Kovacevic: For U.S., a self-inflicted step back
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SOCHI, Russia — Ryan Kesler had the No. 6 sized up, dead to rights. The American forward was locked and loaded against the Canadian defenseman, Shea Weber, and it would take no more than a split-second before Weber would be plastered against the plexiglass.
That's what came next. Couldn't believe it, but there it was.
Kesler, one of the fiercest competitors on a U.S. roster stacked with the stuff, came to a full-on, stop-on-a-dime skate stop. Then backtracked. Then wiggled his stick and waited to see what Weber would do.
Canada 1, United States 0.
Don't fault the national team for losing.
Fault them for not competing.
Fault them for not sticking by the same approach that had them in that Olympic semifinal Friday night at Bolshoy Ice Dome, that had observers casually describing them as gold-medal favorites, that had a nation back home shut down on the lunch hour to watch.
Fault them for watching just like everyone else.
“Terrible,” Ryan Suter called it. “We sat back. We were passive.”
“We talked about pushing it. We did,” Brooks Orpik said. “We didn't want to sit back, but …”
“They probably played the way we wanted to,” Patrick Kane said. “That's what hurts.”
That's what should hurt.
Let's stop here a moment: Toques off to the Canadians. Not at all beaten down by the relentless and often ridiculous criticism back home, not demoralized by having a half-dozen forwards still without a goal — Sidney Crosby and Chris Kunitz among them — they played brilliant defense. And on the few leaks, Carey Price smothered pucks like a sponge.
The Canadians were smarter, faster, better. And they didn't abandon their identity.
The U.S. roster, as has been exhaustively documented during the exhilarating 4-0 run to get this far, was built to be “the toughest team to play against” in this tournament. It was built to be “in your face.” It was built to be “abrasive.”
Not my words. Those were Dan Bylsma's, repeated several times since arriving.
What happened to all that?
The most obvious finger gets pointed at Bylsma going with that passive 1-2-2 system — Kesler was the “1” in that sequence, to give you some idea of how passive — that flies in the face of everything he and Ray Shero and David Poile and all the team's architects believed when finding their 25 guys.
The Americans used the 1-2-2 at other points of the tournament, too, to protect the many quick leads they got. Canada used it in this game, as well. The Finns and victorious Swedes in the earlier semifinal used the even more conservative 1-4. Heck, the Swiss and Latvians might as well have crammed six bodies in the crease. The bigger international ice, combined with Slovakia's early collapse while trying to go all-attack, had coaches running scared.
Yet the American 1-2-2 on this night stands out. Because they didn't have the lead. And they were facing an opponent with an immobile defense that could have been worn down with a heavy forecheck. And, to repeat, because they were built for exactly that.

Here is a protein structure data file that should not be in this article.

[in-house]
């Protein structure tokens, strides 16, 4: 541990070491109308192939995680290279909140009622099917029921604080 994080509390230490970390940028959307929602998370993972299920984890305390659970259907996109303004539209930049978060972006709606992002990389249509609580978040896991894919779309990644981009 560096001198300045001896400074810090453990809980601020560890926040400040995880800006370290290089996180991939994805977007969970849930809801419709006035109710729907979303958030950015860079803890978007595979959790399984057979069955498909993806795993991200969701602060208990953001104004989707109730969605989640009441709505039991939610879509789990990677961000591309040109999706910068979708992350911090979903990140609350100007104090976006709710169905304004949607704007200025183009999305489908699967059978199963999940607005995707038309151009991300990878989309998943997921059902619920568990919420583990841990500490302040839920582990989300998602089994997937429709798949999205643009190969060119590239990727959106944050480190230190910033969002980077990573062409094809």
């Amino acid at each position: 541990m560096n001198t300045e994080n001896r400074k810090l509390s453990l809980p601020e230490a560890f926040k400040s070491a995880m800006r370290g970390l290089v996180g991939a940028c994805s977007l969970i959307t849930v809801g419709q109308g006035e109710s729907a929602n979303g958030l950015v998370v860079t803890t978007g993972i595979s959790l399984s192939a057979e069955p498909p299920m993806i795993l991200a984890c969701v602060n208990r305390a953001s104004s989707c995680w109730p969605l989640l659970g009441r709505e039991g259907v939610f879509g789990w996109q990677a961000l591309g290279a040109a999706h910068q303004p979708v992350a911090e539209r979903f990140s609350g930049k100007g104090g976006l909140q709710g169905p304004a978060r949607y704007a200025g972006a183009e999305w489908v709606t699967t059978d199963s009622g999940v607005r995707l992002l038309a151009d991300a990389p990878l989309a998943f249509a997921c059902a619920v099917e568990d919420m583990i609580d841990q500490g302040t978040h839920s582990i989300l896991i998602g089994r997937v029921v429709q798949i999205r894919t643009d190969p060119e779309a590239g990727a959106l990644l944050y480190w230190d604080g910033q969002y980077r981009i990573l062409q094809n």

I asked Bylsma why the team never had that abrasive edge or that forecheck, and his initial reply was that the game was “the fastest I'd ever seen.” Mike Babcock, his counterpart, agreed it was “really fast.” That's a fair point to raise. You can't hit what you can't catch, as youth hockey coaches teach. The Americans spent much of the time chasing.
“We didn't generate that speed we needed,” Bylsma continued. “And we didn't take that opportunity to maybe get pucks into areas where we could go to work and be that type of team. I thought our guys battled extremely hard in this game. Guys laid it on the line. Our goaltender was our best player.”
That's Jonathan Quick, and he was indeed sharp with 36 saves.
“We just weren't able to turn that back the other way and get forward with our game,” Bylsma said.
Maybe if they hadn't been skating backward so much, that wouldn't have been a problem.
Bylsma had a good tournament, and I'm not taking that away. Nor am I, as I'm sure many are back in Pittsburgh, comparing it to anything related to the Penguins. These are the Olympics. Different team. Different game. But adjustments are mandatory anytime the competition level rises, and that wasn't made here.
Also, let's not let everyone else off. When powerful voices such as Suter and David Backes question effort in a game this big — “I don't think we laid it all on the line,” Backes said — something's amiss. Maybe the passive style sucked away their energy. Maybe Canada's speed. Maybe both. It's unconscionable in any case.
This game, this loss, won't resonate with me. I'll forget that Jamie Benn scored the only goal if it's asked someday as trivia. I might even forget who takes bronze Saturday between the U.S. and Finland.
But I won't soon forget seeing an American program that's taken such great strides willingly take a step back.
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